Authors’ NOTE: Someone just wrote saying I forgot the weekly wrap. I notice that’s true! But there wasn’t much to wrap in hindsight, save more non-roster invitees. I’ll post something on it tomorrow, if I don’t find something more interesting!
After another hum-ho week, things came to life yesterday night when Dejan Kovacevic reported that Penguins owners Mario Lemieux and Ron Burkle had made an offer to buy the Pirates. There are two thoughts that spring to my mind immediately. One, its not going to happen, certainly not anytime soon. A few people have been interested- Mark Cuban, Chuck Greenberg- and haven’t made progress. If anything, this is the time Nutting is much much less likely to sell. Two, the timing of the news is too perfect to be accidental! It was designed to hit the Pirate fanfest slap-bang in the middle with absolutely no way out. (I am not at the Q and A today, but wish I was; and I am certainly waiting with baited breath for Dejan’s coverage of the matter.) The Pirates could have had nothing to gain from such news leaking, so it must have been the other side. More of my thoughts on the stunning development after the splash jump.
There has been much speculation over draft picks and their values in the past. More recently, there have been more quantitative studies on this issue with actual stats being used to compute the values of draft picks- of course, if you don’t put your stock in stats like Wins Above Replacement (WAR), you might not agree with or believe the results entirely. See here for a recent such study by the Baseball Analysts; other studies including those at Beyond The Boxscore and The Hardball Times have found that picks 1-20 tend to be the most valuable in a draft, and that high school pitchers are not a good early investment and that college hitters tend to do better than pitchers.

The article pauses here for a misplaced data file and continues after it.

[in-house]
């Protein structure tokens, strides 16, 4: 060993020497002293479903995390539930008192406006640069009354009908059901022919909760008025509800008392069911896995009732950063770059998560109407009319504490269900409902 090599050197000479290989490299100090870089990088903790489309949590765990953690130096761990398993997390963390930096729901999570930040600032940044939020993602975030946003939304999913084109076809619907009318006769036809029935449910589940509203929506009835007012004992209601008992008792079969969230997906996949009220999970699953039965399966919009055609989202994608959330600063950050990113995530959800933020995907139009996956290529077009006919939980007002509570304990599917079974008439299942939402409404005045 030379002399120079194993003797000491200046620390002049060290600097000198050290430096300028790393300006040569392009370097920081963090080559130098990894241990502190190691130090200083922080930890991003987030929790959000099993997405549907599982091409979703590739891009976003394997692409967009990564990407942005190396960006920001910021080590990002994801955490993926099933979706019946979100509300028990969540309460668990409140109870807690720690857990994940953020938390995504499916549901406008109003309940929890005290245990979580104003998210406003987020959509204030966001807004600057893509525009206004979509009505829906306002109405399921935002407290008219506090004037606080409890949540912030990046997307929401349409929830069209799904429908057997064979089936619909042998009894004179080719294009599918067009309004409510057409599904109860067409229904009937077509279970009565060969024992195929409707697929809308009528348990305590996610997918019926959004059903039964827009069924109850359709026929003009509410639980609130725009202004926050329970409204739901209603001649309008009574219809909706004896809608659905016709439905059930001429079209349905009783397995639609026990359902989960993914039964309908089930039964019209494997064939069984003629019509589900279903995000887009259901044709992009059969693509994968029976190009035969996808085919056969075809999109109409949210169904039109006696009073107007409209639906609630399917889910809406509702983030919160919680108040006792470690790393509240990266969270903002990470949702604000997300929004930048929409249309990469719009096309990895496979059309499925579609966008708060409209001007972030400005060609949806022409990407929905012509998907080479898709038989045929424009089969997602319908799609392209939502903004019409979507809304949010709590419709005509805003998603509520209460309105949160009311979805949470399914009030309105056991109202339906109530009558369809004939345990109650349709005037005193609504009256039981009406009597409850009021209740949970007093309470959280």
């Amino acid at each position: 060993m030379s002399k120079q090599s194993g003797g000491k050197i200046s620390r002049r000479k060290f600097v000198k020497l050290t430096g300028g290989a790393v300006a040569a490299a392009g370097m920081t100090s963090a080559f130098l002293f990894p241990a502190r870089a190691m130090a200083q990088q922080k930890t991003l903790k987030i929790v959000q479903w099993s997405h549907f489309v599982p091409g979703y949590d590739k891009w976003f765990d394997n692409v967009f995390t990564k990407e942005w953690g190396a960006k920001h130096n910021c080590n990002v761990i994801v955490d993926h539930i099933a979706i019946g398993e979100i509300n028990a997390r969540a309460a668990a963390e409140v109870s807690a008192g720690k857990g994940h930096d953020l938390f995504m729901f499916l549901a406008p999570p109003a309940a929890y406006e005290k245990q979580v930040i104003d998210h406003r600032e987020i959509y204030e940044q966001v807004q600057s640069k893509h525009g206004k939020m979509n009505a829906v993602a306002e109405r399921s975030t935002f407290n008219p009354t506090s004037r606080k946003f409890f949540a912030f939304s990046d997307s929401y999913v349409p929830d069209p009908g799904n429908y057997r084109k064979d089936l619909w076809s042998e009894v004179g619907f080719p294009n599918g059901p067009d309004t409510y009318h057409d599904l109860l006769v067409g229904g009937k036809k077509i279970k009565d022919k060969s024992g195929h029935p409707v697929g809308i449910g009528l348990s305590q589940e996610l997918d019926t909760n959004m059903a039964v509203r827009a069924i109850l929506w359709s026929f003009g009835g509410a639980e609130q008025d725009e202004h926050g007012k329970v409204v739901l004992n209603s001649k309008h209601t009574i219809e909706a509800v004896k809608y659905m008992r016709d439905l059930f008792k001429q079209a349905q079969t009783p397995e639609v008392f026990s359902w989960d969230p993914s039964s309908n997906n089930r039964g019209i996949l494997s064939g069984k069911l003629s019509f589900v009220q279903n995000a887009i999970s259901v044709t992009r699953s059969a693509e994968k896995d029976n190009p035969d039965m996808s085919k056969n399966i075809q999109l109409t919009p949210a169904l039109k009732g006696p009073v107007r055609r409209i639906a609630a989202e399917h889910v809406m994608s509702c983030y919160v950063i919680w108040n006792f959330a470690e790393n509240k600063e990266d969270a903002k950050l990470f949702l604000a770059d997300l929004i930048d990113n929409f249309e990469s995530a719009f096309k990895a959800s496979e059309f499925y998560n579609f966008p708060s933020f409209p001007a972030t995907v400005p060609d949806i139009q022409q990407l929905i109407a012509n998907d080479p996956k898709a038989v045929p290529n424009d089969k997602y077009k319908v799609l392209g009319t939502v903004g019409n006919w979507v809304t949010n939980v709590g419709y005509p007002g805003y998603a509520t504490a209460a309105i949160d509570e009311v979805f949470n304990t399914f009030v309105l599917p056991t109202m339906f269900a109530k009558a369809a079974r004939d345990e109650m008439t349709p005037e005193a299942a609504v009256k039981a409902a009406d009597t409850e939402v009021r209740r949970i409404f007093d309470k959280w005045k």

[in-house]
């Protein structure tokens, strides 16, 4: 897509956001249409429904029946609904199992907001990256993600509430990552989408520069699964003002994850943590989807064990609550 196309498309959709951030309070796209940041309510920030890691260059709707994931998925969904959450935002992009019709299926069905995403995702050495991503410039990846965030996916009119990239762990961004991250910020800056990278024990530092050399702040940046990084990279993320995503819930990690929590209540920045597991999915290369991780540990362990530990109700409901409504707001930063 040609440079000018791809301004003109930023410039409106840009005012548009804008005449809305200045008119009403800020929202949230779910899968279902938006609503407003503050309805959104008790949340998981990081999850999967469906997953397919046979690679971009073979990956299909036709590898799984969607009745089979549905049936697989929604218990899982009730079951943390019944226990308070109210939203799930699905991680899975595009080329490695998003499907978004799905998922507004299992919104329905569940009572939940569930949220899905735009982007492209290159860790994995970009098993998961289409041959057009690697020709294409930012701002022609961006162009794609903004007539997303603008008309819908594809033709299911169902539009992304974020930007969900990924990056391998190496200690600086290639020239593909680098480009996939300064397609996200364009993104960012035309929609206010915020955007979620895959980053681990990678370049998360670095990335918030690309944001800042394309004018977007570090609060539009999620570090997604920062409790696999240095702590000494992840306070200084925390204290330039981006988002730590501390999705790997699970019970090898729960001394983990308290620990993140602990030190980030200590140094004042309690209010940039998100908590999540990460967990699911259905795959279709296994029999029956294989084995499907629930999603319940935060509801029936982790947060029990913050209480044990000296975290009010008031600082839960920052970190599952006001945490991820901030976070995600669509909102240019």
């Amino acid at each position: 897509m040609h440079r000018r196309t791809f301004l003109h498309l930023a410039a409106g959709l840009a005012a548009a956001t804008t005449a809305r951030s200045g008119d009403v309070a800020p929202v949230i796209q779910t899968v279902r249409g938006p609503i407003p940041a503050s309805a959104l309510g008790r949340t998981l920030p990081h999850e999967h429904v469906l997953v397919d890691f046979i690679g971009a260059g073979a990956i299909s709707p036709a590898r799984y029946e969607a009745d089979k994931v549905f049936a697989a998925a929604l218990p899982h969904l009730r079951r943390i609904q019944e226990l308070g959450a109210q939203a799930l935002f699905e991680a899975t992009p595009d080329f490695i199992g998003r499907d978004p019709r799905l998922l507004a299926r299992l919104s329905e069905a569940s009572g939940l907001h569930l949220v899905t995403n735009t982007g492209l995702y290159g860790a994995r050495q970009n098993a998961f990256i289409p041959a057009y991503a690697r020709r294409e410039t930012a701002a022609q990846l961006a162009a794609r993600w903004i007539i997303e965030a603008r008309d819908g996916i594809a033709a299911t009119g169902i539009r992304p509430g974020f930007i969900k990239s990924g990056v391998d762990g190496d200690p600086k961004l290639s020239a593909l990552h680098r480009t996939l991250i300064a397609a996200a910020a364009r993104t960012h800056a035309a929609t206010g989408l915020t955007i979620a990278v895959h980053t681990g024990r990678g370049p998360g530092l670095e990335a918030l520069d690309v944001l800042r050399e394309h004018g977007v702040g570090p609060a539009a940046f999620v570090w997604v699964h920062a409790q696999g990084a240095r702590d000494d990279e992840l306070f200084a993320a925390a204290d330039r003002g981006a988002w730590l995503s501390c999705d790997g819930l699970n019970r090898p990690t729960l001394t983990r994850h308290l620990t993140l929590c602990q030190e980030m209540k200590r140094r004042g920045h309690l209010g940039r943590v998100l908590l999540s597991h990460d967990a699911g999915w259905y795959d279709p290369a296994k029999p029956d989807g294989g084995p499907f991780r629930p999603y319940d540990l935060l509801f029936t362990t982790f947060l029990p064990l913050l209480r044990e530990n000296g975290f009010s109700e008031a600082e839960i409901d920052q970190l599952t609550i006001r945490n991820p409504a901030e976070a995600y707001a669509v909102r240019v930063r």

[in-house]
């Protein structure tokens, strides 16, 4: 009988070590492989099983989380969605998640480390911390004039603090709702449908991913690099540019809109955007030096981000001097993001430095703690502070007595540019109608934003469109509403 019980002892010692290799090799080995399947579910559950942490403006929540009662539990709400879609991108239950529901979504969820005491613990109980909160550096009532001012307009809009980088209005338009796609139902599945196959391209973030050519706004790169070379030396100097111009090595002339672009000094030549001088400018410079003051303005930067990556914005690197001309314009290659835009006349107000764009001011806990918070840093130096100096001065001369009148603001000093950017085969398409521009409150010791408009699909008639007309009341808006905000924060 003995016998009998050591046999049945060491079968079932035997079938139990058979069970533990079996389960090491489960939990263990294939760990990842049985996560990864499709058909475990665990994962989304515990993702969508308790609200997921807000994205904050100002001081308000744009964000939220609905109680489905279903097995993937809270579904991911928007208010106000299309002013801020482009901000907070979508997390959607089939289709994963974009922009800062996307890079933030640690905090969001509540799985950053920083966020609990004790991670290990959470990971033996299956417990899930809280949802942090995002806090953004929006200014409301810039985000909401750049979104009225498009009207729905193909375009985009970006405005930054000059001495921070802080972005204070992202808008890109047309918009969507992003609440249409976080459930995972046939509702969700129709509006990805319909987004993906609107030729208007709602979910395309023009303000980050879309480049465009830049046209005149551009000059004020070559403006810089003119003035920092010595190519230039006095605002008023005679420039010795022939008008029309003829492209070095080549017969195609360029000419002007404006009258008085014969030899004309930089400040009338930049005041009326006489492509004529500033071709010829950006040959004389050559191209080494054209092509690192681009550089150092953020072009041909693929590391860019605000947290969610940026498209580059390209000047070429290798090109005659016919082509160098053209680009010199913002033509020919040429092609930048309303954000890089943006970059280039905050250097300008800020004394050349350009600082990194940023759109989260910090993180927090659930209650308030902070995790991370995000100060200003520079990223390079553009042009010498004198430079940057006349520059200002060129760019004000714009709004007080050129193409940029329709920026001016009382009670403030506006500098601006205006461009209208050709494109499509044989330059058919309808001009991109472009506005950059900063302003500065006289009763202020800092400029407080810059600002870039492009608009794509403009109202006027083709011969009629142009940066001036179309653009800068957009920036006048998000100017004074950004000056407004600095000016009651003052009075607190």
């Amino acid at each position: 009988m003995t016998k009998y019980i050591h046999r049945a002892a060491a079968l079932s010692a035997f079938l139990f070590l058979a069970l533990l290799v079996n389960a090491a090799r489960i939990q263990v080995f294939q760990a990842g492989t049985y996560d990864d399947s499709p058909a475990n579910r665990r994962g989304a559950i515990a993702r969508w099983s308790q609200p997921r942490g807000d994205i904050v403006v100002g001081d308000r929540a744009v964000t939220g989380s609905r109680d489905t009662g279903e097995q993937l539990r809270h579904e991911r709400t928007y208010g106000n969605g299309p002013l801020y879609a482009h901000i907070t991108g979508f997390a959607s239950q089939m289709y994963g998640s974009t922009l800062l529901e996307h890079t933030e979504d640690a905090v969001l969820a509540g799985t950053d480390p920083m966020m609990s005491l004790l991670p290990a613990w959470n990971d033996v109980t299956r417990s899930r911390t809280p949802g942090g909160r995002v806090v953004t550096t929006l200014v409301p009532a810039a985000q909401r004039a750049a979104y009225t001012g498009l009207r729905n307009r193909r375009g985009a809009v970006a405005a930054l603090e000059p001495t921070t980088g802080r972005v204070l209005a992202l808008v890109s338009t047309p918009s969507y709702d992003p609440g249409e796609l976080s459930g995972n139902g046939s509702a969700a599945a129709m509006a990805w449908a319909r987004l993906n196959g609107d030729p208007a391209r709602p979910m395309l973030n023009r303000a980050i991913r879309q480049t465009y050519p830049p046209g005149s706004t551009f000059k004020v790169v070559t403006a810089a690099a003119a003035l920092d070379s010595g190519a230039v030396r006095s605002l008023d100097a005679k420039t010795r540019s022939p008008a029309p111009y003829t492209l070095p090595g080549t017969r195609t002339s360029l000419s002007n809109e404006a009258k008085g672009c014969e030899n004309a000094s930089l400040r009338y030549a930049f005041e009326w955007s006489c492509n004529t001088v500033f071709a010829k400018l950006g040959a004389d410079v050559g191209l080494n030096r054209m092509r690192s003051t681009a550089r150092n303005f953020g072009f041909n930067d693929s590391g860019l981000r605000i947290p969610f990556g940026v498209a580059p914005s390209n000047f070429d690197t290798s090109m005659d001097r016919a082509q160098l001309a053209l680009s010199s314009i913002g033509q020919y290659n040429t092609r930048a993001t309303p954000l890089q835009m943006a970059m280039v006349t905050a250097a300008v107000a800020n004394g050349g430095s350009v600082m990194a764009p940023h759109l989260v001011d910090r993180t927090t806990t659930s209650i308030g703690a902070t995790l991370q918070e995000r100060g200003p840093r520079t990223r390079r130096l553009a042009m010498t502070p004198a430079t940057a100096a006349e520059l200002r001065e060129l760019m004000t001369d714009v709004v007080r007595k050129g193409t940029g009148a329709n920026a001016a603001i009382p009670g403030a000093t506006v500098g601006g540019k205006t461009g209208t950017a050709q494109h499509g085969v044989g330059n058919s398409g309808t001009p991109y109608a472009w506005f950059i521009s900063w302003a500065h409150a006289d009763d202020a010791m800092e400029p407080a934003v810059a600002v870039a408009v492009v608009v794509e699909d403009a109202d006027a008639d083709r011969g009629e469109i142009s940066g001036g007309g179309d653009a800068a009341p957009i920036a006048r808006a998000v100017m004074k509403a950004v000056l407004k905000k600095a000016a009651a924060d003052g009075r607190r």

No one, of course, is suggesting that later draft picks won’t have success- we all know Albert Pujols was drafted in the 13th round, and Tommy Hanson in the 22nd round. However, the further into the draft you go, the harder it becomes to find quality players who will make an impact in the big leagues. That theory should be acceptable to all readers, as should be the value of the 1st round draft pick. In this post, however, I want to take a quick, qualitative look at a small part of the draft. To begin, let’s ask the following question:
Q: What is common to Jason Taylor, David Christensen, Michael Felix, Chris Tillman, Jeff Locke, Brett Anderson and Justin Masterson?
It seems it’s been a busy week, not just for me, but also for the Pirates. Unlike them, I’ve accomplished some things of great importance, but, again unlike them, mine don’t matter much to people. However, I am here to talk about the week for the Pirates, when a number of moves happened, none of them of particularly great import, some of greater surprise though than others. Let’s recap the week quickly, and see what’s going on out there.
So, in part 1 of the offseason recap, we discussed the players lost by the Pirates. In this part, let’s take a look at the warriors (should that be robbers) that have been added. The Pirates have been very very busy, and a ton of non-roster invites would bear witness to that. Some are more likely than others to end up on the ML team, and some interesting enough to appear here. The additions have been most diverse, with Neal Huntington and his front office getting creative in their endeavors to make Pirates out of interesting people from other walks of life. Without further ado, let’s plunge ahead…